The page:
Applying to a private school? It's all about the ISEE - Learning Lab

Applying to a private school? It’s all about the ISEE

15 JULY 2016 | MAURIE PONDER 


Some families are surprised to discover that applying to private schools can be just as stressful and time-consuming as applying to college. Similar to applying to college, the private school application process may require recommendation letters, transcripts, interviews, resumes of extracurricular activities, essays, and, of course, standardized testing. If your child will be applying for admission to a private school, there’s a good chance he or she will have to take the ISEE, or Independent School Entrance Exam.

The test is given to students applying to grades 5-12, so students in grades 4-11 may also be required to take the test. Not all schools require the ISEE, so it’s up to families to find out whether the schools they plan to apply to require the test, and it’s also up to families to register for the test online (https://www.erblearn.org/parents/admissions-testing-isee).

For many students, especially younger ones, this will be the longest, most difficult test they have ever taken, so a little preparation on the front end can ease the process quite a bit. Just knowing what to expect can help tremendously. Here’s a little information to start out with:

What does the test cover?

The ISEE has five sections: Verbal Reasoning, Quantitative Reasoning, Reading Comprehension, Mathematics Achievement, and Essay.

Verbal Reasoning tests a student’s vocabulary knowledge with synonym and sentence completion questions.

Quantitative Reasoning is logic-based math that tests a student’s ability to reason with numbers and should not require much calculation.

Reading Comprehension is a straight-forward reading test: read passages  and answer questions over them.

Mathematics Achievement is more traditional math that should be somewhat aligned with a student’s curriculum.

The Essay gives students 30 minutes to plan and write an essay over an assigned topic (topics are usually kid-friendly).

How can 4th graders and 11th graders take the same test?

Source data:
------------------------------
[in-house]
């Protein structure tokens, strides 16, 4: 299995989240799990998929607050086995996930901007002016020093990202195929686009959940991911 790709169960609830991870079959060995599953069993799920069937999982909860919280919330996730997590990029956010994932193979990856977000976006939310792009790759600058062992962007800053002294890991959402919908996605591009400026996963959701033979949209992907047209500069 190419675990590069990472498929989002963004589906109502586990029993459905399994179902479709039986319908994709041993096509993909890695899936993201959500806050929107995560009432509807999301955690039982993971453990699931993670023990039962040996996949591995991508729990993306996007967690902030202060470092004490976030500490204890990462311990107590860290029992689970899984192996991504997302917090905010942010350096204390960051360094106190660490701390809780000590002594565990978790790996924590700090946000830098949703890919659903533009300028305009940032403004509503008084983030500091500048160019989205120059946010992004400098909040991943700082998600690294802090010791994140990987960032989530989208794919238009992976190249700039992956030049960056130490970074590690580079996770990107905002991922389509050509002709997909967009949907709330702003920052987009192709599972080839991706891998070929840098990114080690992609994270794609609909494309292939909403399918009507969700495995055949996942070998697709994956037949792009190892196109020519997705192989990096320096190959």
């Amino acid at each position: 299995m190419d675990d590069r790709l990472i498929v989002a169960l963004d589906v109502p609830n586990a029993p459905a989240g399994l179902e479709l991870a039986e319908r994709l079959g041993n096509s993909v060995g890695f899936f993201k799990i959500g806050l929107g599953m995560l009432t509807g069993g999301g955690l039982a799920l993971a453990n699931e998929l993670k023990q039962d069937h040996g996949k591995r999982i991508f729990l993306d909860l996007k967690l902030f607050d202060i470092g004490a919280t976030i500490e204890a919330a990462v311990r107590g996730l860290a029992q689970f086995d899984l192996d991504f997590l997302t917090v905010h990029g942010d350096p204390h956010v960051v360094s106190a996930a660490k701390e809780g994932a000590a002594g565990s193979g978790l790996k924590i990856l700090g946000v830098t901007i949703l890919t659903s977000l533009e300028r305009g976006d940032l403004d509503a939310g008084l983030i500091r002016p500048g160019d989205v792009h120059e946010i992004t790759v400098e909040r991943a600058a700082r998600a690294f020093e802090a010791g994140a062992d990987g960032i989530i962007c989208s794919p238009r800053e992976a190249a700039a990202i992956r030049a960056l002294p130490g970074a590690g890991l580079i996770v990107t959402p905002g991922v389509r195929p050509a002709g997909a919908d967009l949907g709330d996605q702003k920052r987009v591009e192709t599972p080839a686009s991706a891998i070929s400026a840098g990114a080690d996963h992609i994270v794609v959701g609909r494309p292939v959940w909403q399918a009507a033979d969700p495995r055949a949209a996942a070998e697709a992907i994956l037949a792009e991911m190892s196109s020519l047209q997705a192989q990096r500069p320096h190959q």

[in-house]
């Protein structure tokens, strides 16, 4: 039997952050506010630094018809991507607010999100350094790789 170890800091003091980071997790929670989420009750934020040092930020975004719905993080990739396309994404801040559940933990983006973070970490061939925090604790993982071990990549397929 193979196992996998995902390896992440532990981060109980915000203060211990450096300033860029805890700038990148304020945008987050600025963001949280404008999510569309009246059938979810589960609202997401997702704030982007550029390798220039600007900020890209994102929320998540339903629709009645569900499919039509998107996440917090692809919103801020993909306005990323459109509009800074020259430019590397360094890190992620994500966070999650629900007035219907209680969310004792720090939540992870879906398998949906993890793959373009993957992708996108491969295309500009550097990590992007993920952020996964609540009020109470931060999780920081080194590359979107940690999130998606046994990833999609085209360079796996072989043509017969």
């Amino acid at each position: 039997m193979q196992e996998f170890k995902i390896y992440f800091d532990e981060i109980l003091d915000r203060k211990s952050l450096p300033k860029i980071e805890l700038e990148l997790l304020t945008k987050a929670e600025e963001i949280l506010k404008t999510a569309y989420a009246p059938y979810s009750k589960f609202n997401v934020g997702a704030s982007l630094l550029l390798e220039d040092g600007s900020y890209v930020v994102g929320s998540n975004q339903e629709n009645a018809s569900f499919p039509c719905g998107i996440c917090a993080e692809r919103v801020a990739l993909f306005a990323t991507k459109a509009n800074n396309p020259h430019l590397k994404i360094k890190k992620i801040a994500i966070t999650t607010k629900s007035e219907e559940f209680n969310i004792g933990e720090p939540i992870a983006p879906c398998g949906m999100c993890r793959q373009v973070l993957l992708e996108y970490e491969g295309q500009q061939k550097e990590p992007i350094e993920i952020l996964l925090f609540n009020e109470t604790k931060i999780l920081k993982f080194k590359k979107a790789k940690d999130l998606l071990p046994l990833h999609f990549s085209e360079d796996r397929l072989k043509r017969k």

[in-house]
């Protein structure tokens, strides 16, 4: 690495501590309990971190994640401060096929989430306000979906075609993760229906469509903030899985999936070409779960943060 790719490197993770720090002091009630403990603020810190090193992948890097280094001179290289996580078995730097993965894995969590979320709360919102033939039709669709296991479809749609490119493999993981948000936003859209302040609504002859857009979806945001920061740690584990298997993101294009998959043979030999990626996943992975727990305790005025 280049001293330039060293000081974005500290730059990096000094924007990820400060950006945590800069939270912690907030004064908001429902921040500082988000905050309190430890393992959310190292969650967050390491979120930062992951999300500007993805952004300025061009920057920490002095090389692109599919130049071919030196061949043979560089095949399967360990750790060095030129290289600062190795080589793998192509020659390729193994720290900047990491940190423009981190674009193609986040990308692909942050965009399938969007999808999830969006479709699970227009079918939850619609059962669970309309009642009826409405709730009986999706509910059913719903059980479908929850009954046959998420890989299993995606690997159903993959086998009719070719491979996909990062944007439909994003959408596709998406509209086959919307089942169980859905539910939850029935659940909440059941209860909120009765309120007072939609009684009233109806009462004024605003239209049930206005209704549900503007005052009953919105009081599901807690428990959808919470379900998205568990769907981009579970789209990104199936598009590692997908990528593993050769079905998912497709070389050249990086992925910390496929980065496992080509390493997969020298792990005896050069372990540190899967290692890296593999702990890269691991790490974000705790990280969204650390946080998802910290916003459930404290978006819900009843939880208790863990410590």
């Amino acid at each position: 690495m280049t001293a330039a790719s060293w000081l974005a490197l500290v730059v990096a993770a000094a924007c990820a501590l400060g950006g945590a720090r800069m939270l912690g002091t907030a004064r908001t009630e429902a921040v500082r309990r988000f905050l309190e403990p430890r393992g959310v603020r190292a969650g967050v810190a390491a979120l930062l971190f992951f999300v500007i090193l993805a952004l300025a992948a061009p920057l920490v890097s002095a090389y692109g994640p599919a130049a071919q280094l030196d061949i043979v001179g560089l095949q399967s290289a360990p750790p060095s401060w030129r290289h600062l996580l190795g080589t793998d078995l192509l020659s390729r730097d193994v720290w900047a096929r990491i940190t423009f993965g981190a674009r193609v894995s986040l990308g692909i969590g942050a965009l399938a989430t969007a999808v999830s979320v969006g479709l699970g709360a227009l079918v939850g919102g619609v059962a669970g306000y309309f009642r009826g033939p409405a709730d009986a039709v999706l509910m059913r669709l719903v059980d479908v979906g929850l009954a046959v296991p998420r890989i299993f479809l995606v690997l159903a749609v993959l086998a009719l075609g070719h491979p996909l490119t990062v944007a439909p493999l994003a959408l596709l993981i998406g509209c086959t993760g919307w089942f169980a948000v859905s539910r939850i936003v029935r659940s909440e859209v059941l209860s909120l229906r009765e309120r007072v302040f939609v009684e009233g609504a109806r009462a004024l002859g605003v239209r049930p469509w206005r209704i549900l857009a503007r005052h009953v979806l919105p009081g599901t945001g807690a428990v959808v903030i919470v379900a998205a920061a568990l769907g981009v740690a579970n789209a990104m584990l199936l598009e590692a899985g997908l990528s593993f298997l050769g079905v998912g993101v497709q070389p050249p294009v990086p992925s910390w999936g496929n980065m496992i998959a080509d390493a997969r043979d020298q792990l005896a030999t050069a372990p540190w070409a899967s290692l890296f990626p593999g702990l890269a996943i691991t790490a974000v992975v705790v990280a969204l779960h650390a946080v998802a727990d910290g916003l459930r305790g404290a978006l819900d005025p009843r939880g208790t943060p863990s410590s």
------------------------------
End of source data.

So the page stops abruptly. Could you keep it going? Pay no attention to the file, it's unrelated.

The short answer is that they don’t take the same test. The test is divided into three levels: lower, middle, and upper. The lower level is for students applying to 5th and 6th grade, the middle level is for students applying to 7th and 8th grade, and the upper level is for students applying to 9th-12th grade.

If a student is on the younger end of the testing group, the test will probably feel difficult at times and may have questions over material the student hasn’t yet covered in school. This is especially true for 8th graders taking the upper level test, as the test covers high school math concepts. Keep in mind that when the test is scored, students are only compared to other students at their same grade level.

Can my child test more than once?

Yes, and this is a change from previous years. In the past, students could only test once per admission cycle, but starting in the 2016-2017 season, students may test up to three  times per season. The school year is divided into three windows: Fall (August-November), Winter (December-March), and Spring/Summer (April-July), and students may test once per window. It is up to families, however, to keep track of individual school deadlines.

To complement this new policy, families will now be able to review ISEE scores prior to reporting scores to schools they are applying to. In the past, scores were sent automatically. This new policy will give families more control over the process.

Most importantly, remember that knowledge is power, and the more informed a student is prior to ISEE test day, the better the results will be, and the better the chances of getting in to the private school of his choice.